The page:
Since its establishment in 2014, the Major Organised Crime and Anti-Corruption Agency (MOCA) has distinguished itself as Jamaica’s lead agency for anti-corruption, organised crime and cyber-defence criminal investigations. The group of young, highly skilled, competent and efficient MOCA officers have consistently demonstrated enviable professionalism in pursuing the Agency’s strategic priorities. Under the leadership of Colonel Desmond Edwards, the Major Organised Crime and Anti-Corruption Agency (MOCA) has become Jamaica’s elite, independent, mission oriented and specialised law enforcement agency. On this 7th Anniversary of the Major Organised Crime and Anti-Corruption Agency, the people of Jamaica can be confident that we have this elite agency, working behind the scenes to dismantle criminal networks, unearth corruption, and neutralise malicious cyber activities.

 

Over the years, several high profile multi-million dollar cases, including the biggest public sector corruption case in the nation’s history, have been investigated by MOCA, brought to prosecution, and the perpetrators convicted. This speaks to the competence and skill of MOCA officers in conducting targeted and complex surveillance, investigations and operations to successfully combat public corruption in Jamaica. Through their gathering of quality, actionable intelligence, MOCA has been able to identify and investigate violations by public officials, thereby reducing the country’s vulnerability to public corruption and its implications. Consistent with the theme for MOCA’s 7th anniversary “Corruption: Everybody’s Concern, Everybody’s Fight” I invite all Jamaicans to play their role in eradicating corruption from our society by speaking up, and speaking out, against corruption.

 

Jamaica, like the rest of the world, has increased our reliance on technology in order to facilitate national development, economic recovery and growth, infrastructural integrity, and to ensure the resilience of key industries and sectors such as public health, education, finance, and national security. Jamaica’s cyber-strategy and our ability to respond to malicious cyber activities and cyber threats are among MOCA’s core functions and competencies. Their work has been critical to neutralizing these threats, and ensuring that Jamaica has a robust cyber-defence system to protect our critical assets, vital institutions and infrastructure, while securing the personal data of our citizens.

 

Transnational organised criminal activity continues to be a matter of grave concern with direct, deadly impacts for the people of Jamaica. The Major Organised Crime and Anti-Corruption Agency has been doing remarkable work in identifying, dismantling and disrupting these threats, through the leveraging of law enforcement relationships locally, regionally and internationally.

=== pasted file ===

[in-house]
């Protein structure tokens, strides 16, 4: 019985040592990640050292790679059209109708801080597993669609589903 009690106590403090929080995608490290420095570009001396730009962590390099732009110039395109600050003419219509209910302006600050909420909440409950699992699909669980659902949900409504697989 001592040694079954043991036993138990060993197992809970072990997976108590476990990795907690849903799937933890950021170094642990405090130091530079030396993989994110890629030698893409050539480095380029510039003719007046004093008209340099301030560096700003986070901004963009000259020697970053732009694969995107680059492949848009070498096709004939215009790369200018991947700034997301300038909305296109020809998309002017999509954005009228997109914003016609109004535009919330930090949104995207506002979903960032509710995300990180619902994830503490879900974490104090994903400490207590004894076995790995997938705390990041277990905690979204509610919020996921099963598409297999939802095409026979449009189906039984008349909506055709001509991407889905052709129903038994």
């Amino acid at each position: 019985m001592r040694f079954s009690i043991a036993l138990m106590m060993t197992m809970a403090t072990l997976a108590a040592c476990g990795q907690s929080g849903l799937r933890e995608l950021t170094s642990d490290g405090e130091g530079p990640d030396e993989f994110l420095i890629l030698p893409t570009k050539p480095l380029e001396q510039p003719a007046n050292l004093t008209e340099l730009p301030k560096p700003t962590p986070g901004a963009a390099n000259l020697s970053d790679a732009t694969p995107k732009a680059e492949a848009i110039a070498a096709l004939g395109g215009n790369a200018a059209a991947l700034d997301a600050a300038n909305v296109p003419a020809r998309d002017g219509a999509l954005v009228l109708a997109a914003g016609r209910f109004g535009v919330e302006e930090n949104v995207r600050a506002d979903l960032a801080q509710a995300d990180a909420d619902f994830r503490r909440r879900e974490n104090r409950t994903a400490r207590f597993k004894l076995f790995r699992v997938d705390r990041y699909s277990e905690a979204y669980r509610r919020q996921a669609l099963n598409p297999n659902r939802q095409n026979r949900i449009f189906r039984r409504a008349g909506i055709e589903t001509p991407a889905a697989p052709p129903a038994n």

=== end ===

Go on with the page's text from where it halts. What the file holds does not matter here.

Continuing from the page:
The Major Organised Crime and Anti-Corruption Agency is strategic in its approach; its operations are multi-faceted, targeted, and highly impactful. Given its record of excellence, it is without question that the Major Organised Crime and Anti-Corruption Agency is Jamaica’s best weapon to effectively combat public corruption, cyber related offences and emerging threats. 

Mark Golding

From the Leader of the Opposition

Mark Golding, MP

I wish to congratulate the Major Organised Crime & Anti-Corruption Agency (MOCA) on its milestone achievement of seven years in operation.

 

Organised crime and corruption are major threats to the security and well-being of our nation. For decades we have been plagued by an ever-worsening culture of violence and criminality, which is stifling our political, social and economic development. MOCA’s theme of "Corruption: Everybody's Concern, Everybody's Fight” is therefore timely and on point. 

 

The high levels of corruption at all levels of our society undermine our institutions and weaken the rule of law. I have committed myself to giving full support to the challenging but critical task of ridding our society of this cancer, and I reaffirm that commitment today. MOCA must play a leading role in this struggle, as it has the responsibility, in keeping with its mission, to “identify, and target major organised criminal networks and public sector corruption in order to improve security and governance in Jamaica.” 

 

Happily, MOCA has a clear mandate, having been conceived, established and tasked with its mission during the last PNP administration, and it is now supported by legislation. It is with a sense of relief that I see that mission as having been allowed to continue over its seven years of existence. 

 

I am also encouraged by the fact that, by all accounts, over its first seven years MOCA has been unbiased in its approach to crime fighting and anti-corruption. No one should be above the law, and I urge MOCA at all times to abide by that principle, without fear or favour. This will require continuous adherence to their core values of Integrity, Independence, Professionalism, Empathy and Accountability. 

 

MOCA has made a good start at achieving its vision of becoming “an internationally recognised, leading law enforcement agency focused on eliminating major organised crime and corruption in Jamaica”.  It is not an exaggeration to say that the quality of Jamaica’s future will be significantly impacted by the successful execution of this vision. 

 

Happy Anniversary! Continue fighting the good fight. 

Colonel Desmond Edwards

From the Director General

Colonel Desmond Edwards, JP, MSc, MA, nsp